Heavy is the new crown

The B-SUV segment is the largest in the South African automotive industry, and the Urban Cruiser has been the pack leader ever since its introduction a few years ago. With the latest iteration of this popular model, Toyota is looking to continue this dominance. ANTON WILLEMSE JNR shares his initial impressions.

Since its introduction in 2021, Toyota has enjoyed great success with its B-segment SUV, the Urban Cruiser, boasting a market share of 19 percent thanks to a great product at a great price. The Urban Cruiser was one of my favourites within the segment and as such I was very excited to drive the all new 2023 model.

First impressions are everything

It was no secret that the previous Urban Cruiser was a rebranded Suzuki Vitara Brezza. This time the situation is quite similar, with the recently launched Suzuki Grand Vitara being its new twin. However, unlike the previous generation, the Urban Cruiser isn’t just a rebranded Suzuki but a more collaborative product between Suzuki and Toyota.

To this extent, the new Urban Cruiser looks vastly different to its so-called twin. The design screams modern Toyota and there is a definite family resemblance to the RAV4 and Fortuner, just in more of a fun-sized package. The front end has changed entirely, with a more streamlined light design and a large, aggressive grille giving the Urban Cruiser a stoic and stylish look.

The newcomer has also bulked up, gaining 370mm in length, with a corresponding growth in wheelbase of 100mm to 2 600mm. It is also slightly wider and taller than its predecessor. One of the best parts of the previous model was its great ground clearance, which has been improved for the current model to 210mm (from 195mm).

The interior also received a complete overhaul, and this is where you see an even stronger Toyota influence. The cabin offers a good combination of style and practicality. It is predominantly black, with subtle touches of silver, from satin-plated trim insets and chrome door handles to metallic-tipped ventilation controls. High-quality black striated cloth upholstery is featured throughout the interior. At the centre of the cabin sits a completely revamped dashboard with a seven-inch infotainment screen which allows for wireless Android Auto and Apple Carplay, and the driver has seamless control of the infotainment system via the multi-function steering wheel.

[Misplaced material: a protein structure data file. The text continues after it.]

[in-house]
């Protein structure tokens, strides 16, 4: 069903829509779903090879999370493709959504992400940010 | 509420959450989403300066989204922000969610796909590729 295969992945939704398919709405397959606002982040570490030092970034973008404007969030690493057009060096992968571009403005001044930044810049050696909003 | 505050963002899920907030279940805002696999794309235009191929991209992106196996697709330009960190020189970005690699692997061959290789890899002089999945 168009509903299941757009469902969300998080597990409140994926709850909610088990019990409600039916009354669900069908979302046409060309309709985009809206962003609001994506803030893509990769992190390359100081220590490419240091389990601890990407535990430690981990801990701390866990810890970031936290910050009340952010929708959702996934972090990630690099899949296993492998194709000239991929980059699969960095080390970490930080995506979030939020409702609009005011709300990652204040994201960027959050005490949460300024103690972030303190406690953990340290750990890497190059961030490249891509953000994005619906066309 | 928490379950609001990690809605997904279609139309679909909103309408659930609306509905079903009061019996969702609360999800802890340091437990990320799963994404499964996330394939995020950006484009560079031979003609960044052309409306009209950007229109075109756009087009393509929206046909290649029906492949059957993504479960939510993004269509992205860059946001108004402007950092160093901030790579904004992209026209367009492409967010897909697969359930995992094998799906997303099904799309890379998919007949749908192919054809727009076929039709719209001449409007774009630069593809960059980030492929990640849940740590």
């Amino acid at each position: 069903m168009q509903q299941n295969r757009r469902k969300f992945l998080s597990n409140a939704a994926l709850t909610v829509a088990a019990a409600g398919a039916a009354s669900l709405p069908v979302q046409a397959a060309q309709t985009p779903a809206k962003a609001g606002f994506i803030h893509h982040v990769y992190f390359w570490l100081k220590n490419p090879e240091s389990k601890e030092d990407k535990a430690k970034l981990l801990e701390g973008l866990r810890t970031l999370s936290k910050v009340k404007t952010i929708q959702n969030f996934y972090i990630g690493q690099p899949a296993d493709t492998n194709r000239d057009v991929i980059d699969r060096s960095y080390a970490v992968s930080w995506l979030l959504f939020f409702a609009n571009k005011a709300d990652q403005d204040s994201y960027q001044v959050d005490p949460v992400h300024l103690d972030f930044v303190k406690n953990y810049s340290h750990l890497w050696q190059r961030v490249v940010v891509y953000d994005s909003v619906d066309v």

Performance to match the looks

Under the new skin of the Urban Cruiser sits Toyota’s now familiar 1.5-litre naturally aspirated four-cylinder engine with an output of 77kW of power and 138Nm of torque.

The first variant I sampled was the range-topping XR Automatic and it was a real treat, especially compared to other gearboxes within the segment. The four-speed auto box in the Urban Cruiser is refined, and although it isn’t particularly inspiring it does the job comfortably and efficiently, as does the five-speed manual. The engine works well with both gearboxes, so it’s down to preference really. Fuel consumption sits at a 6.9 litres/100km (not far from Toyota’s claimed 6.1 litres/100km).

The Urban Cruiser sits on brand-new architecture, which was developed alongside Suzuki. The suspension system features MacPherson struts at the front and a torsion beam at the rear. The set-up is designed to work in all environments. The previous model was a great all-rounder. It performed well on both gravel and tar and the same goes for the new model. Like all other aspects of the new Urban Cruiser, Toyota took what worked and doubled down, and the result is a great handling vehicle that strikes a good balance between control and comfort.

A boost in safety

Most Urban Cruisers are bound to be mom mobiles, destined for school runs and weekend getaways, so naturally, safety will be a prime concern. One of the new additions is VSC (Vehicle Safety Control) and HAC (Hill Assist Control) on all models. In addition, XR models gain side curtain airbags alongside the standard passenger and driver airbags. And as per standard for most modern vehicles, the new Urban Cruiser comes with ABS, ISOFIX and an alarm/ immobiliser system.

In conclusion

The new Urban Cruiser certainly has big shoes to fill. The previous model was a significant success, and the new one is by no means reinventing the wheel. It’s more of what worked for the previous model and that’s a good thing because why fix something that ain’t broke? Toyota is expecting it to do well within the segment and I tend to agree, simply because it’s a great product at a great price from a popular and trusted brand.  

Model line-up & pricing

• Urban Cruiser 1.5 XS MT: R 329 400

• Urban Cruiser 1.5 XR MT: R 347 400

• Urban Cruiser 1.5 XR AT: R 369 900

*All Urban Cruiser models are sold with a service plan of 4 years/60 000km. A 3-year/100 000km

warranty is also provided. Service intervals are pegged at 12 months/15 000km. Customers can purchase an additional service plan and warranty options via the 220-strong dealer network.

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